My grandmother, who is ninety-six, lives in a nursing home. One of my grandfathers lived till the age of ninety-four, and my other grandmother lived to ninety-three. I’ve been mulling over the possibility of inheriting that impressive longevity. I don’t smoke, drink, or take drugs and besides “Only the good die young,” so I figure my chances are pretty good. If that happens, I’ll be “old” for one-third of my life! I am of the baby boomer generation—those babies conceived soon after WWII, and this generation stands to be elderly longer than any previous ones.
Given my current rate of regression, I estimate that my clear vision, teeth, and any vestige of skin elasticity will have abandoned me by age sixty-two. My money will likely last until I’m sixty or so, but only if I cut up my adult Toys R Us platinum-level charge card. After that, what will I do? At least my grandmother saved up a big ball of string, enough aluminum foil to cover the corporate headquarters of Reynolds, twenty-six-and-one-half green stamp books (which back then was sufficient to get a toaster, a waffle iron, a coffee pot, and a set of cookware, but would today buy you a plastic, smiley face key ring), forty-eight margarine (a.k.a. Oleo) tubs, 961 assorted buttons, some thirty aprons (of which twenty-seven remained in their gift boxes), twenty colorful kerchiefs, and nine miniature sewing kits apparently given out at the A&P supermarket. All many baby boomers want to save is time.
My friend Joanne and I long ago estimated that we would be senior citizens for approximately 10 to 15 percent of our lives. At age seventy, we would smoke Camels, have unprotected and spontaneous sex with rich, old “hunks,” tell people what we really, really, really think, lease a red Jaguar with custom faux-leopard interior (which we would ultimately use to drive off a fashion runway à la Thelma and Louise), dance around a bra-and-girdle bonfire, and carry on like maniacs at Beatles conventions or concerts of Herman’s Hermits tribute bands. Gone would be the twice-a-day flossing. Fudge and Bailey’s Irish Crème would be elevated to the status of major food groups. No more clipping coupons, no more crossing at corners, no more pap smears, no more slowing to a walk when carrying scissors, no more shaving our legs, and most of all no regrets. We were serious. Hell, we weren’t sure we could be bothered to recycle. Our resolve was to have a last “hurrah,” die while asleep or in coitus, and wait to be reincarnated as rich, white males. Now there’s a fair chance our “do whatever we damn well want” stage may have to be postponed till we’re eighty.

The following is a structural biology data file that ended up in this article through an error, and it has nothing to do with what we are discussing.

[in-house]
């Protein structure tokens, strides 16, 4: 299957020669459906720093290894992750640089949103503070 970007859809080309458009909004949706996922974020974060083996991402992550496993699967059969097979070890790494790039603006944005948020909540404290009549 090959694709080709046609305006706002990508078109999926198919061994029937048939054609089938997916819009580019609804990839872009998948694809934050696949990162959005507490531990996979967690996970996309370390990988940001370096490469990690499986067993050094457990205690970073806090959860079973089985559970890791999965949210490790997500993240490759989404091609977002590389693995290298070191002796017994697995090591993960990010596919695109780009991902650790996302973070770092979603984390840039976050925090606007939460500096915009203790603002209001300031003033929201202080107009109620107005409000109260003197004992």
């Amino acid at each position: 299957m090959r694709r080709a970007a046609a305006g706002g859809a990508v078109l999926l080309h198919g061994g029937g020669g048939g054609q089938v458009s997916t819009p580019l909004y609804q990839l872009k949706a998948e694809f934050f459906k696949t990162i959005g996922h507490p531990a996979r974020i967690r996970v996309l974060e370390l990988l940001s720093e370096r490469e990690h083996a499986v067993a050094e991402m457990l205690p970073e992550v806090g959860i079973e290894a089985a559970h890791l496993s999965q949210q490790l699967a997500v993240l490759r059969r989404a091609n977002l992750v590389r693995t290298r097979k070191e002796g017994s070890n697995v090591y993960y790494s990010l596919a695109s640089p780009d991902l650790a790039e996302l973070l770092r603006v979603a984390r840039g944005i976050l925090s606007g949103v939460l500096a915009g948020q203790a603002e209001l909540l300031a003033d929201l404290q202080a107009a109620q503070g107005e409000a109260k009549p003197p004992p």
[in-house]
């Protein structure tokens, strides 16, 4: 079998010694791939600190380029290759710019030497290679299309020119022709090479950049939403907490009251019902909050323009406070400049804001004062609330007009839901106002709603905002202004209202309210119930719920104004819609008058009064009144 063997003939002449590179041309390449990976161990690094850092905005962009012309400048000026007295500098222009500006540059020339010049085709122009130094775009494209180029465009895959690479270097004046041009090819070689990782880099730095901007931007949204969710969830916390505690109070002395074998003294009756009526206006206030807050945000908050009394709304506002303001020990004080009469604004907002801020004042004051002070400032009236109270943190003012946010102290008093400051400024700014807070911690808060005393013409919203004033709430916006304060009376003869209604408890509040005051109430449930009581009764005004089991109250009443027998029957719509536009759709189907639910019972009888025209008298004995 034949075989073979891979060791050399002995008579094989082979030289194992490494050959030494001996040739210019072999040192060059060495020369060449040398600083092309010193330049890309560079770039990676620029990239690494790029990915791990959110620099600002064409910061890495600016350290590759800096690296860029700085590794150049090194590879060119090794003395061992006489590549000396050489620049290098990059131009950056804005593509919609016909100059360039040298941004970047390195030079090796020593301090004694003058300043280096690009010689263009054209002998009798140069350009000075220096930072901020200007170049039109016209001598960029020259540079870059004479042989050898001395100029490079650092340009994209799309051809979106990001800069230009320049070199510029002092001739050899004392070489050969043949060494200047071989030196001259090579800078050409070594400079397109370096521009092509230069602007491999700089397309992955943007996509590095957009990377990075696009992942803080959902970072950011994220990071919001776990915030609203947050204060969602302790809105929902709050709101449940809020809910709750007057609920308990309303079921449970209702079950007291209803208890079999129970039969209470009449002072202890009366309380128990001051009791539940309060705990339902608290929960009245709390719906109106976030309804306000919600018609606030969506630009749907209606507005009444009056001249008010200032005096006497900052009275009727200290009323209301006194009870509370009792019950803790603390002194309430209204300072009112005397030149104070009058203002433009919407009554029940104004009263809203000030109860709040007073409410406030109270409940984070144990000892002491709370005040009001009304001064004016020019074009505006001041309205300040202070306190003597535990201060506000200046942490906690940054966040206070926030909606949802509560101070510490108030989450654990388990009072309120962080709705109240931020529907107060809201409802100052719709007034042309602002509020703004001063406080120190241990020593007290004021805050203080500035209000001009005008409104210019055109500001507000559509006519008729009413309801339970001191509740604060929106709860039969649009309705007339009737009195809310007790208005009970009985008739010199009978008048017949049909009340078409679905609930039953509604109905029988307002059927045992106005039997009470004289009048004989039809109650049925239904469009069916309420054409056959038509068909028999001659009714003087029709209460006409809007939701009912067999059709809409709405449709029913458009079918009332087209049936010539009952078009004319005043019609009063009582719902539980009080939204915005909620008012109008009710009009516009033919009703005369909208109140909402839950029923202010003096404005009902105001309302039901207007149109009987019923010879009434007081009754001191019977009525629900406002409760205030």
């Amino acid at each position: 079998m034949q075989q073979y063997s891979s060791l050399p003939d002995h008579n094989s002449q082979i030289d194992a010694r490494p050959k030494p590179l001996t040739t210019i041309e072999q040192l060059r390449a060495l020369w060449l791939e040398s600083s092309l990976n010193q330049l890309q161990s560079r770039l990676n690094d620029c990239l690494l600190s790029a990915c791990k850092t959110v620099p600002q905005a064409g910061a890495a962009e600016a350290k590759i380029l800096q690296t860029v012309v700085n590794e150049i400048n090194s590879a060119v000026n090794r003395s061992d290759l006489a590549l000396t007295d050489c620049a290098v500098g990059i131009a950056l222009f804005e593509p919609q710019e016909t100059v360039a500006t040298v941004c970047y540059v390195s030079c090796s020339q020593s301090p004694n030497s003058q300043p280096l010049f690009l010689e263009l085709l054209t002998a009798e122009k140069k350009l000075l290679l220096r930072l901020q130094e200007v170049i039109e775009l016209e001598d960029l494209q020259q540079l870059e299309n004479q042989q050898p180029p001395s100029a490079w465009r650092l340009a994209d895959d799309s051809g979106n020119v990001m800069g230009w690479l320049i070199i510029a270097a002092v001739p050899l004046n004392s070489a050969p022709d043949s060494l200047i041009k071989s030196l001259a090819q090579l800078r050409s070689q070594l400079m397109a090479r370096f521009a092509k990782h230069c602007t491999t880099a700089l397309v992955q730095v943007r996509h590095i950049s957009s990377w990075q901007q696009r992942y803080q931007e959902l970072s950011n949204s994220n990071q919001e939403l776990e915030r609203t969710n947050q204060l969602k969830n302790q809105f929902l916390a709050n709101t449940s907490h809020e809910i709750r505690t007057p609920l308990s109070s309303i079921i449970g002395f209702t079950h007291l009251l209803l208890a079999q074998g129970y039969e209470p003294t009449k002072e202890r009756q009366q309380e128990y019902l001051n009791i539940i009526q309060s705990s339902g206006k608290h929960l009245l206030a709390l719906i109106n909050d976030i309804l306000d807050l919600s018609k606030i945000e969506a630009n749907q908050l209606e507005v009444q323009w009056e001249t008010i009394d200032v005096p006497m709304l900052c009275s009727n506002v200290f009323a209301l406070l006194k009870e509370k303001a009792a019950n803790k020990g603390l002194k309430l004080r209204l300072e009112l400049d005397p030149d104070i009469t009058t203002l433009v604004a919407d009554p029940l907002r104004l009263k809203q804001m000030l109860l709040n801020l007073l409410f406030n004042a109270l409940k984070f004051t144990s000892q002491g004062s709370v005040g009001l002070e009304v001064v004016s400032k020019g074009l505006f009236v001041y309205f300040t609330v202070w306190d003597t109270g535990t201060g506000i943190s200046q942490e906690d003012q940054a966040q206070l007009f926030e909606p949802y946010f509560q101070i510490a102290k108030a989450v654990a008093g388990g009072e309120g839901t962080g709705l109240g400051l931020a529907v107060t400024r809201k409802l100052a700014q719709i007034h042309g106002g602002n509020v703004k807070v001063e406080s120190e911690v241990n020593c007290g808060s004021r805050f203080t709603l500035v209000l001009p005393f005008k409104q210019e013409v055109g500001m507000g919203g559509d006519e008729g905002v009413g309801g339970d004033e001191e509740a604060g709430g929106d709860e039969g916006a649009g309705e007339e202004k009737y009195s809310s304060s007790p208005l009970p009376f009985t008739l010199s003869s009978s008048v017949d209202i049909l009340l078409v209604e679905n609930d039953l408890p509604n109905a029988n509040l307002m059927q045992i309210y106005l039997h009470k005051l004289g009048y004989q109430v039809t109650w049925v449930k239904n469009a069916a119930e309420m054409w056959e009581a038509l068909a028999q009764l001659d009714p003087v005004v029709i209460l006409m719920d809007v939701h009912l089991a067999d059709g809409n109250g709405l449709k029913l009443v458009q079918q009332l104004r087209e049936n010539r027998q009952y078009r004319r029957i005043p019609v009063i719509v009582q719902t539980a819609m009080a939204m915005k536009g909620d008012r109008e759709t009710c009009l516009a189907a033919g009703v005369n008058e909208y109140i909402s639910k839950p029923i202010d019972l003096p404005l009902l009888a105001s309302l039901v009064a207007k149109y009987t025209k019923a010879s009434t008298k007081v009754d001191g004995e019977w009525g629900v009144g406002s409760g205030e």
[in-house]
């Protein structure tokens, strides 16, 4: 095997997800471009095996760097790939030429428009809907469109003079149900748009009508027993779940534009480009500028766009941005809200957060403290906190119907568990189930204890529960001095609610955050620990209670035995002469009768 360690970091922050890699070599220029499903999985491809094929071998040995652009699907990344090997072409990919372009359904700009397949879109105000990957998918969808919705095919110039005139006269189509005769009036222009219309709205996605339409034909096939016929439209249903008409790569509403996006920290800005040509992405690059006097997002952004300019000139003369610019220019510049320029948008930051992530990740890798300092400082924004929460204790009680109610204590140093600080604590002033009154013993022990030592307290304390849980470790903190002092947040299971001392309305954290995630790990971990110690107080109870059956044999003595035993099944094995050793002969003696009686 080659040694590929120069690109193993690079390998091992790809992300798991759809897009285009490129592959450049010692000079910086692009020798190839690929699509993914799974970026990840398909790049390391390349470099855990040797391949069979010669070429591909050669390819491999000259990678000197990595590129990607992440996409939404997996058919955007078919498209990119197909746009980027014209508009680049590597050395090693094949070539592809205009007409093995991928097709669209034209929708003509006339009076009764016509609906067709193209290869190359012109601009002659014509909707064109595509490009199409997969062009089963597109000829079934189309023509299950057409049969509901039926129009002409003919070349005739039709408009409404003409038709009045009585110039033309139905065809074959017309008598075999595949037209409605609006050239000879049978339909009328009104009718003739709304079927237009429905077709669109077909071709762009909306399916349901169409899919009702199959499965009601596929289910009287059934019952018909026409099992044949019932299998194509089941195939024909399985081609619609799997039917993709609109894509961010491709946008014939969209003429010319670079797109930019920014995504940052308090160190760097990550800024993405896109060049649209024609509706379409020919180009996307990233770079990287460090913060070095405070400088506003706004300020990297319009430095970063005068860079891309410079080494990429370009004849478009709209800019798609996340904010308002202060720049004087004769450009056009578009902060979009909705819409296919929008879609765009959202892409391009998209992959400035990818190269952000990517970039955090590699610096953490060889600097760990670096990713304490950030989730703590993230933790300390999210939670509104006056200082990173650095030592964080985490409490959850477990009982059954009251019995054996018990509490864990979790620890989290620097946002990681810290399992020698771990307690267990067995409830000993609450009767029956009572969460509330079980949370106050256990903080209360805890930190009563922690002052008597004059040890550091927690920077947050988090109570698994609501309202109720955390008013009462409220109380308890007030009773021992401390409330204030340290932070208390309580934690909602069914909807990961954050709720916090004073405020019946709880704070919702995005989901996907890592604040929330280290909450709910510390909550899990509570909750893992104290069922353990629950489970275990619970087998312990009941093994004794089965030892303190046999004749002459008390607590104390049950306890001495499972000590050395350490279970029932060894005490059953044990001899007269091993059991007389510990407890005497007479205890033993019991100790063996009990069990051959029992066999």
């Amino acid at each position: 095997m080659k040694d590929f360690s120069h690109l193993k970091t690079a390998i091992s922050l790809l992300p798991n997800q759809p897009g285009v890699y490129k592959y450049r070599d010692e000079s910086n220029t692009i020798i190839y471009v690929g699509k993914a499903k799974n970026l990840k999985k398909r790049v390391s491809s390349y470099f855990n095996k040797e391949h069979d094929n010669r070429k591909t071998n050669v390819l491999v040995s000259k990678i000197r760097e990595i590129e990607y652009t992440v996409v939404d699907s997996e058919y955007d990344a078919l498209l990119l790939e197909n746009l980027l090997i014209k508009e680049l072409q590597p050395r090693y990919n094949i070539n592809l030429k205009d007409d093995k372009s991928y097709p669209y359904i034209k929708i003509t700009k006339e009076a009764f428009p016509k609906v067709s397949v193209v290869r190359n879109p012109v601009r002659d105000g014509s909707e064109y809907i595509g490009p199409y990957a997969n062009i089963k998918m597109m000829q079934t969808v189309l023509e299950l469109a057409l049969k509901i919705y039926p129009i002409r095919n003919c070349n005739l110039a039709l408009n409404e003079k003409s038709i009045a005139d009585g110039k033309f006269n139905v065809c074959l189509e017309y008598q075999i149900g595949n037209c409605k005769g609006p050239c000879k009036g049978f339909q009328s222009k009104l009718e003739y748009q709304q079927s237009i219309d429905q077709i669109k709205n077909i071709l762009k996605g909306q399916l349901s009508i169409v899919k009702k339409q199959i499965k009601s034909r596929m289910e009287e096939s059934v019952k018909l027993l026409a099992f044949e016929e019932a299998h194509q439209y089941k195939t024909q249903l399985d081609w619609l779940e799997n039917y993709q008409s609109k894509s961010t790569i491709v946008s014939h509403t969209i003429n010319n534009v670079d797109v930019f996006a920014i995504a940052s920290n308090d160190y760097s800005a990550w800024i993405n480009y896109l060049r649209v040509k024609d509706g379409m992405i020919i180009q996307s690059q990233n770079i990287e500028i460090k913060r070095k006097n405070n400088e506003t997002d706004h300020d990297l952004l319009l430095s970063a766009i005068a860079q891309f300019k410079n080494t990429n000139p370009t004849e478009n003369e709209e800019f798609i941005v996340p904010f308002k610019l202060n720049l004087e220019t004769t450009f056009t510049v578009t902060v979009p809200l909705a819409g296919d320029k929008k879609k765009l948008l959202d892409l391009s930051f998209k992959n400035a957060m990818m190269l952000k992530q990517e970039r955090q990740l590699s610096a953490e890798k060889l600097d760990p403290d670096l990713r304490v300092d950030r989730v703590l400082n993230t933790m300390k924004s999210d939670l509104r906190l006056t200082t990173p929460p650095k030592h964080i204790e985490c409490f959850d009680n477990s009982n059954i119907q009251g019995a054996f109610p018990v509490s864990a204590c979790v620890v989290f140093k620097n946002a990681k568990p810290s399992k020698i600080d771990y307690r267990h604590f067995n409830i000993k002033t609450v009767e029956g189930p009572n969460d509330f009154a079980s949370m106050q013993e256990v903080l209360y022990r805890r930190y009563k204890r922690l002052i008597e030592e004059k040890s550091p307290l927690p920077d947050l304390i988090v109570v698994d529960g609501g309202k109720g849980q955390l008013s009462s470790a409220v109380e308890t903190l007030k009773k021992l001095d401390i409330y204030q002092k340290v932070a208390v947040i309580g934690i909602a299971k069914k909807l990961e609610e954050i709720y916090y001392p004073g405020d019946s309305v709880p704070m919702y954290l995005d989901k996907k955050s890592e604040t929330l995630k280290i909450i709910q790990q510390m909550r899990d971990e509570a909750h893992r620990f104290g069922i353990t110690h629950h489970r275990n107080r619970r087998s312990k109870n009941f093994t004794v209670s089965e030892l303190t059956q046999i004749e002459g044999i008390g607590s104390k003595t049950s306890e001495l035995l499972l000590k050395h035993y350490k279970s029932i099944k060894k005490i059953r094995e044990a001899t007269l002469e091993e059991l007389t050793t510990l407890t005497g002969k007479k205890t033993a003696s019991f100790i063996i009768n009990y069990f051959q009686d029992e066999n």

Living longer could also mean going into a nursing home. That is a fate totally unthinkable for my generation. We’ve always thought of ourselves as hip, young, and freethinking. Soon we’ll need hips, and young will only be the actor who played Marcus Welby. We’ll still be freethinkers, but we won’t remember what we were thinking about.
Baby boomers will not be able to adapt to nursing homes. They will feel like prisons. Think about it. Though you’ve committed no crime, you’re held there until you die. And since no one knows when that will be, you don’t even get a final whatever-you-request meal. In most, your room is that of a basic institution—a bed and a toilet. Food is served on trays and people are always watching you. You don’t have sex. And if you were a teacher, coach, or counselor you can figure on some former delinquent pushing your chair and making you do “wheelies” when the supervisor isn’t looking. Worse we’ll have those punks bathing us. Just as in prison, there’ll be a uniform. For the women, it’ll be beige, polyester, elastic-waist pants and a polyester-knit top with one of the following on the front: a kitten, a puppy, the words “Best Grandma,” some birds, a Christmas motif, some hearts, some flowers, a Christmas tree, or patchwork poinsettia and it won’t matter if it’s July or even if you don’t celebrate Christmas—your loved ones will figure you don’t know what month it is and even if you do, you won’t remember which cheap bastard gave it to you. You will receive one of these marked-down, made-in-China (if you look carefully you may see a small tag with Chinese letters which in Mandarin say “Do not attempt to wash, dry or iron this ugly top—you get what you pay for and this rag cost $1.22 including labor and shipping”) outfits on nearly every holiday and birthday. I can hear my younger sisters now: “Well, it is pointless to buy something good—she’s always spilling something—and besides, it may get stolen.”